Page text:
Inside the Numbers: Iowa Through Five

Through five games, Iowa has a few individuals that are faring well in national statistical rankings, including Chad Greenway, Abdul Hodge, Mitch King and Ken Iwebema. We also take a look at Iowa's upcoming opponent, the Purdue Boilermakers, and there are some surprising cracks in their armor. Plus, Iowa backs caught eight passes on Saturday and we take a look at how Iowa has distributed the ball to its ball carriers over the past five seasons.

The Hawkeyes have a few players and units that are faring well in the national rankings five games into the season.

Chad Greenway is fourth in the country in total tackles and second in solo tackles. Abdul Hodge is 11th in total tackles.

Iowa is 6th in the nation in net punting, and if he had a few more kicks, Andy Fenstermaker would be 21st in the nation with an average if 43.44 yards per punt. Those are solid numbers, illustrating how solid Fenstermaker and John Gallery have been kicking the ball in addition to a great effort by Iowa's punt coverage. Charles Godfrey and Miguel Merrick are turning in another exceptional season as Iowa's gunners on coverage.

Mitch King and Ken Iwebema are tied for 80th in the nation in tackles for loss, and Iwebema is tied for 31st in sacks with four. King is tied for 11th for forced fumbles, tallying three on the year thus far.

Iowa's next opponent, Purdue, ranks 21st in the nation in total offense, gaining nearly 450 yards per game. But they are a shocking 110th in total defense, allowing nearly 470 yards per game. It's shocking because their defense from one year ago was very solid, and they returned all 11 starters. Yes, they have played offensive powerhouse Minnesota and a powerhouse in the making in Notre Dame, but the Gophers shredded the Boilermakers on the ground while Notre Dame torched them through the air.

Though Iowa's defense is still susceptible to a running attack, and Purdue ranks 23rd in the country in that category at just over 198 yards per game, Iowa's offense could have a solid day on the road at Purdue, something that it has struggled with in recent years. Purdue's pass defense is 2nd worst in the nation.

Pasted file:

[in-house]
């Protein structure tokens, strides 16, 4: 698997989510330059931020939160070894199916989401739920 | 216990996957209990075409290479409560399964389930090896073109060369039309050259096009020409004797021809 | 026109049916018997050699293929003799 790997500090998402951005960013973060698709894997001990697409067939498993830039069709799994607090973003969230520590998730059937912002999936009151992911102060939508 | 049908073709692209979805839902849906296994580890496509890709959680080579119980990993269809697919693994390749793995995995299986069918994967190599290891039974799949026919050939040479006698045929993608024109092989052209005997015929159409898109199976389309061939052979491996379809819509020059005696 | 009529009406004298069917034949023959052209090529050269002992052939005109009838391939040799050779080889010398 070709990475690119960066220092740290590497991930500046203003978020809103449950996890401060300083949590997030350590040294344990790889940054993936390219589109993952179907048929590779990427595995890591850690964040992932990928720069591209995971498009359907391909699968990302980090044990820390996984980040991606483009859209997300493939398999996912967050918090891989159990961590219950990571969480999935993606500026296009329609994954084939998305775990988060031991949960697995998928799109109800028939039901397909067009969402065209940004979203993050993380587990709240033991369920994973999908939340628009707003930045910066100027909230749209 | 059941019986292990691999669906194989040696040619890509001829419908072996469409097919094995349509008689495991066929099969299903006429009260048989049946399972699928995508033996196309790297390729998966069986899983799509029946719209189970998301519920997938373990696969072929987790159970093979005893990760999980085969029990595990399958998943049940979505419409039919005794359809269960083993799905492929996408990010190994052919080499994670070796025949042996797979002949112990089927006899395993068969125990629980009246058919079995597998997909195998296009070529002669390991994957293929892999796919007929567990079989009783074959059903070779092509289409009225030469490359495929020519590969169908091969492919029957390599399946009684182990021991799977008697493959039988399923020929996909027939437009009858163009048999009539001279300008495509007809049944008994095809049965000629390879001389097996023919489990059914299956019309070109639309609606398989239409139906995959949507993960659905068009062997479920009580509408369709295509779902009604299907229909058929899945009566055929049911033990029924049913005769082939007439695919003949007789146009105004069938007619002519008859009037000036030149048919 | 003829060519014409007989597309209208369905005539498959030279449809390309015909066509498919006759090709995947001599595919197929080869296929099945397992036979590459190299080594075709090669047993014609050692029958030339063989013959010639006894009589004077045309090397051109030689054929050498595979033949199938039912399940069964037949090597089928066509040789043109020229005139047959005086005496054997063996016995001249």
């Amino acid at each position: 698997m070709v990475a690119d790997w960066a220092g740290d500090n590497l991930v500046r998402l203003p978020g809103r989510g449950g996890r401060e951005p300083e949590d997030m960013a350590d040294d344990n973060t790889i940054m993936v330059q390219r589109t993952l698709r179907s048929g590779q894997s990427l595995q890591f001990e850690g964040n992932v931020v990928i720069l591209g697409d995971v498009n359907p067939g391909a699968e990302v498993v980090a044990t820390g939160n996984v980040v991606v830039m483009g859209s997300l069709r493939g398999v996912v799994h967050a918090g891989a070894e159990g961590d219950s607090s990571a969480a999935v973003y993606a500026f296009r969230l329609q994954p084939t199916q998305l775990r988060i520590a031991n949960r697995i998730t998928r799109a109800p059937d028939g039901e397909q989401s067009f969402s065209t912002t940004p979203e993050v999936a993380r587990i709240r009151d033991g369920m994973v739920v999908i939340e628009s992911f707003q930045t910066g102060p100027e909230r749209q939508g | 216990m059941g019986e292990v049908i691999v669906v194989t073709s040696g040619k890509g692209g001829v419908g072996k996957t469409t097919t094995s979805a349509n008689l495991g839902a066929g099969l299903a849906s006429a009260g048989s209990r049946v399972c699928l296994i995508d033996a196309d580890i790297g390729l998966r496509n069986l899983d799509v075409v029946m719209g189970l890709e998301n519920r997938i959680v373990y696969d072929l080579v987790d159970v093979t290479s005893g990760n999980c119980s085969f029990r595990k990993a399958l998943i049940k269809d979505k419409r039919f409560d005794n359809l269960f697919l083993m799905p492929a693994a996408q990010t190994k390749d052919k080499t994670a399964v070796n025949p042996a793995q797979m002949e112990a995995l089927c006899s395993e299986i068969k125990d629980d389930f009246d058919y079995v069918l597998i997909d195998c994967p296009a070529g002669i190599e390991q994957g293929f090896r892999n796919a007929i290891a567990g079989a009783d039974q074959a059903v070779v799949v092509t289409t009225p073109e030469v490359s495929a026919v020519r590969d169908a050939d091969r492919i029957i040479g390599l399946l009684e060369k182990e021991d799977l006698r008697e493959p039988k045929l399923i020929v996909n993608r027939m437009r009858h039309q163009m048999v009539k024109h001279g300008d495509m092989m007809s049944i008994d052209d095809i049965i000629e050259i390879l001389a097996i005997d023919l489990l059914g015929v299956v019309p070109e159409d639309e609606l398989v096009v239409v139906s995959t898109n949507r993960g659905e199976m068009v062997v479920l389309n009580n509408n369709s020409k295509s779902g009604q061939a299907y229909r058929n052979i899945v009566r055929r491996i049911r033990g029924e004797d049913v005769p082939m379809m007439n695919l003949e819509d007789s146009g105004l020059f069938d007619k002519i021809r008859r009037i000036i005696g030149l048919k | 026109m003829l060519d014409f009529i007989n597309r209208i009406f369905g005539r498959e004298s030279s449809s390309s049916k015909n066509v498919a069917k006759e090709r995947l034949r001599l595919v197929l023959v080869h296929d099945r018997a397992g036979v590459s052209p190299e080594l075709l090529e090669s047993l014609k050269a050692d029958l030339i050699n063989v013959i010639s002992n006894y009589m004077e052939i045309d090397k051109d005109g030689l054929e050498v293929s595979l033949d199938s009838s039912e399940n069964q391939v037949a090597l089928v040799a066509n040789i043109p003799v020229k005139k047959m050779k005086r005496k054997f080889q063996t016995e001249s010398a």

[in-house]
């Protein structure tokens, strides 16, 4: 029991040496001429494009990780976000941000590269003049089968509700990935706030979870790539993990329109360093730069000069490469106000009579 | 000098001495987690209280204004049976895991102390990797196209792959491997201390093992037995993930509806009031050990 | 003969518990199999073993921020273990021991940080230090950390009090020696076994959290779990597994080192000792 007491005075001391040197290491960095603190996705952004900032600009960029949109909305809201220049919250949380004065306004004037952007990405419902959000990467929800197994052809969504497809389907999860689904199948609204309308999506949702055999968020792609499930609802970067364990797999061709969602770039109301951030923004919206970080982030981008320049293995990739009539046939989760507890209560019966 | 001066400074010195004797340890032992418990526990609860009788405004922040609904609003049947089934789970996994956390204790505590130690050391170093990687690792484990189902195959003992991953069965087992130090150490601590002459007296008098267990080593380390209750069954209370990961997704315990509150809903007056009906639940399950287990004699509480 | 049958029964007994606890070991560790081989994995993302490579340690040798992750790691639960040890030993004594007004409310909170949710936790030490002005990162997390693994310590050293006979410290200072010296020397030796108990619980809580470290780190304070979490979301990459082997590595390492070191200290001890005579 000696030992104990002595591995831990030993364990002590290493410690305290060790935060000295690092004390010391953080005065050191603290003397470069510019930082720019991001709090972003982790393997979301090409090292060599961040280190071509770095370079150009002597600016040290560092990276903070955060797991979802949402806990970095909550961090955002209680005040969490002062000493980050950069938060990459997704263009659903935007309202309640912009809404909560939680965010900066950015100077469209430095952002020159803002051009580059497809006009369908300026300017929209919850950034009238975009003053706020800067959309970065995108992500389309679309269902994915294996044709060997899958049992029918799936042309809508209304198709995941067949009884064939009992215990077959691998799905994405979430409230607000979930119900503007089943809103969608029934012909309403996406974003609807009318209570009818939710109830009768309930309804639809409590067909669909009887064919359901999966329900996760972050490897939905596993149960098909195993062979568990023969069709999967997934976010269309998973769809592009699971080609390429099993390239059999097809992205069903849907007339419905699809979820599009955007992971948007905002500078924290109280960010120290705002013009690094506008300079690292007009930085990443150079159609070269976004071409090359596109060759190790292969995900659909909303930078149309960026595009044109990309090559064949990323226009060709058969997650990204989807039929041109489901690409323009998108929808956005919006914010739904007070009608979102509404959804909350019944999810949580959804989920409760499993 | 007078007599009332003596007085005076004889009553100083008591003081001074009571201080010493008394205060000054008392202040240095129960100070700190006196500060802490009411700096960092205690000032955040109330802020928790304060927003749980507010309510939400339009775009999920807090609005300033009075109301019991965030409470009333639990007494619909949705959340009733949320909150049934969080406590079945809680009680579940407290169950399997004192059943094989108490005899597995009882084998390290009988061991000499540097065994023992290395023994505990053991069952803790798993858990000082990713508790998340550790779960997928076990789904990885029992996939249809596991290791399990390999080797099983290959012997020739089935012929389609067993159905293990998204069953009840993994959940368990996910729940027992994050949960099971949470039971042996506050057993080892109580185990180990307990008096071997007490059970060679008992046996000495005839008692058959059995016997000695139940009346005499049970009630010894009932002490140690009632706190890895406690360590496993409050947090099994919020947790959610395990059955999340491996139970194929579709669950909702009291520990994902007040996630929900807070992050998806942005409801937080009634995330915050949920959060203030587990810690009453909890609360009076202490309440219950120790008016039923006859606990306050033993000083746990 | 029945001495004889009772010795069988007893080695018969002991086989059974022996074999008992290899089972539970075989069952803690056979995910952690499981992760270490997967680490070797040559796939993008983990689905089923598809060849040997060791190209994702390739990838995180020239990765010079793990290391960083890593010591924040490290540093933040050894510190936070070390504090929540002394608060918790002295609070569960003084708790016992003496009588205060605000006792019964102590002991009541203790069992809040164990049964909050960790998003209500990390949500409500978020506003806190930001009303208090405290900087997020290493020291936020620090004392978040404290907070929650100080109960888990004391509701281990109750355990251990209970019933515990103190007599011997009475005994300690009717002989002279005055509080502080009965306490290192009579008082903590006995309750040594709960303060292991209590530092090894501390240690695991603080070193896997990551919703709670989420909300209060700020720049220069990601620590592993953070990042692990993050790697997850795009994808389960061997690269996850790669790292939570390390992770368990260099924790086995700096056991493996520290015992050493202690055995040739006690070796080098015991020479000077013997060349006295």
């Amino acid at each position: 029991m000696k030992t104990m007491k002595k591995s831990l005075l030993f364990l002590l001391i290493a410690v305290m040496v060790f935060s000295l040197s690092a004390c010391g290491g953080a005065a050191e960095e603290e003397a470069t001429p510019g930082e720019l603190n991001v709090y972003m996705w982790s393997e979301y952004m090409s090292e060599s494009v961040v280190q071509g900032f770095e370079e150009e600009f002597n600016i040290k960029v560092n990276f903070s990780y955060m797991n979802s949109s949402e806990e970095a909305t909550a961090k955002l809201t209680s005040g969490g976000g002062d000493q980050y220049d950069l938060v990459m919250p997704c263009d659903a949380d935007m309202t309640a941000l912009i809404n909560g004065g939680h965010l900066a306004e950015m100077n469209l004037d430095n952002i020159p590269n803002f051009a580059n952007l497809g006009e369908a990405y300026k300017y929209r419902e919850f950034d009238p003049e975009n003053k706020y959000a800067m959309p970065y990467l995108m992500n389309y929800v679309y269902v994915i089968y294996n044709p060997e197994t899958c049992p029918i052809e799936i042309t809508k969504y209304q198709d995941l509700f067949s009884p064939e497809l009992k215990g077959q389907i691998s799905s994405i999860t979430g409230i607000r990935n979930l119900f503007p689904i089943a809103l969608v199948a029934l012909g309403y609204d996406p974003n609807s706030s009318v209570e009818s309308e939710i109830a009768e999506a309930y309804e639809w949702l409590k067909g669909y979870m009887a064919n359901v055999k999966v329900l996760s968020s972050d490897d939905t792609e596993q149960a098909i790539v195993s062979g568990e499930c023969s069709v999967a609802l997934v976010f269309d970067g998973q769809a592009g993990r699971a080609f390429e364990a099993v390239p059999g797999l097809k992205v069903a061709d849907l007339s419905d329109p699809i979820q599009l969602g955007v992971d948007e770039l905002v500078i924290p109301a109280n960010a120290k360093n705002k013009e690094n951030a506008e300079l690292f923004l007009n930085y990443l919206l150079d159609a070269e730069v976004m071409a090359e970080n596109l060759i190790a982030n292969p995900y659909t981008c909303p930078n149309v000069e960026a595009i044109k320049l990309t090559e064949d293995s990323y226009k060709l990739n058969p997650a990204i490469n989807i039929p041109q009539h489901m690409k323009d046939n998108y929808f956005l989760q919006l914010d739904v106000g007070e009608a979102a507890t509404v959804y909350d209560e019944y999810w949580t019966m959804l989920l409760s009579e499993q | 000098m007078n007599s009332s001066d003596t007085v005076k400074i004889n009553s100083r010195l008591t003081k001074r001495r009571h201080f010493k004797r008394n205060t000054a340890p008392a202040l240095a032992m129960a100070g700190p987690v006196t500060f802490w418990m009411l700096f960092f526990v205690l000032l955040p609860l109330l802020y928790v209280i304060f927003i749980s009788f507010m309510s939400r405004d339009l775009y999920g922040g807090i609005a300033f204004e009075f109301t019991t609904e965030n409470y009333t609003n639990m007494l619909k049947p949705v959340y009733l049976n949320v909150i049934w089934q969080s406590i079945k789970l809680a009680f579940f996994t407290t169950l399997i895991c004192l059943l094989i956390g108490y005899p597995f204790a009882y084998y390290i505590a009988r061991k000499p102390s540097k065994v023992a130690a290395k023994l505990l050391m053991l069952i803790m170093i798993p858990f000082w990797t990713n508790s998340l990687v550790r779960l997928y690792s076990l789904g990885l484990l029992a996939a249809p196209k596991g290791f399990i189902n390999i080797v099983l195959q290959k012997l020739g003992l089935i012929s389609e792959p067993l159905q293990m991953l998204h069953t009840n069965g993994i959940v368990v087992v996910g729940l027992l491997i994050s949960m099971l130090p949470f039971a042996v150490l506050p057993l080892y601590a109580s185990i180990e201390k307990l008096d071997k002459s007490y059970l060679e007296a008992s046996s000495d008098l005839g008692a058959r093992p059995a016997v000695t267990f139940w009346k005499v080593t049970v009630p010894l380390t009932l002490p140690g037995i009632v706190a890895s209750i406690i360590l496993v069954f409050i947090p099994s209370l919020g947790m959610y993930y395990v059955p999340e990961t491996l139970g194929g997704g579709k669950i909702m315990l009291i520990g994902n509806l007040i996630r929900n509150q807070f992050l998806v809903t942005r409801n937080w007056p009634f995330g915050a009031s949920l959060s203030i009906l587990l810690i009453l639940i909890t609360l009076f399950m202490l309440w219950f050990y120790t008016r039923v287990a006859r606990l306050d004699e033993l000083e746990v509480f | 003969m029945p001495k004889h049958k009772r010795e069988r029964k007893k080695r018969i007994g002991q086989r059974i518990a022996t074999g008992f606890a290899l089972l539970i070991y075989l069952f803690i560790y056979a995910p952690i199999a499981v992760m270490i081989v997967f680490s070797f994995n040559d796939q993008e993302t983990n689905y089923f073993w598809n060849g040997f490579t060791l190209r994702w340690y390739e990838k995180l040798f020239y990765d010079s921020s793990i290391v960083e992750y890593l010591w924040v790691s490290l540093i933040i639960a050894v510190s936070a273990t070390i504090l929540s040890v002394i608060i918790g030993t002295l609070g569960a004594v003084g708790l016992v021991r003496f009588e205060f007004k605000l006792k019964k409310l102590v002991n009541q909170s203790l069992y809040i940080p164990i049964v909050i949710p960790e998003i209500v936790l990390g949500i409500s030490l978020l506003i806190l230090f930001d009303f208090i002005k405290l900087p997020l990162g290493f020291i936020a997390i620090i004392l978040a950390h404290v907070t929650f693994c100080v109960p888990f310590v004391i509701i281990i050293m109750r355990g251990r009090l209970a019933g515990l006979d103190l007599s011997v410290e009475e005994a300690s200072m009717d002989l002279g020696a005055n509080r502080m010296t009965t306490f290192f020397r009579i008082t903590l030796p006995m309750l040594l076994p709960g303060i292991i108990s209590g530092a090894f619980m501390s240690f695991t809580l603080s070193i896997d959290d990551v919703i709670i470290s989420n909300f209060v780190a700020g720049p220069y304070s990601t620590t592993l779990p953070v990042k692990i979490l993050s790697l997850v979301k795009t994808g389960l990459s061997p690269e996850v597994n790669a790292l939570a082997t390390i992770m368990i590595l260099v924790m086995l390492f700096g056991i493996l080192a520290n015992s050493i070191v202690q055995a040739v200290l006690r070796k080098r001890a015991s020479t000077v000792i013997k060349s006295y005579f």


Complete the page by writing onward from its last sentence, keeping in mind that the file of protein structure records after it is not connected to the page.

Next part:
Two of Iowa's opponents thus far, Ohio State and Iowa State, are showing up strong against the run thus far. Ohio State leads the nation against the run, allowing less than 42 yards per game on the ground. Iowa State is allowing just 107.5 yards per game on the ground, good for 21st in the country.

Iowa's backs caught eight passes on Saturday, a surprising number when looking at Iowa's recent history throwing passes to its running backs.

In 2002, Iowa running backs caught eight passes all season. Though more passes went to backs in 2003 & 2004 than in 2002, the majority of those passes went to the fullbacks. Iowa backs caught 31 passes in 2003, with fullback Edgar Cervantes hauling in 17 of those. Last year, Iowa's backs caught 43 passes, with fullback Aaron Mickens catching 15 of those.

Iowa's backs have hauled in 19 passes thus far this year, with Albert Young snaring eight passes, the most for an Iowa tailback since Ladell Betts caught 15 passes that year. Jeremy Allen had 20 receptions in 2001, but he was a dangerous receiving and running threat, not your typical blocking fullback. Betts had 17 receptions in 2000.

I would look for more and more passes to the Iowa running backs this year as the team continues to try to spread defenses farther outside of the box.

One of the more alarming trends that has emerged this year is Iowa's inability to stop opponents on third downs. The Hawkeyes are yielding a third down completion percentage of 45 percent in all games and a frightening 61.1 percent in its first two Big Ten games. Their total through five games ranks just 98th in the nation.

Kirk Ferentz has won in all but two Big Ten veunes as a head coach: Ohio Stadium and Ross Ade Stadium, the latter being the site of this week's game.


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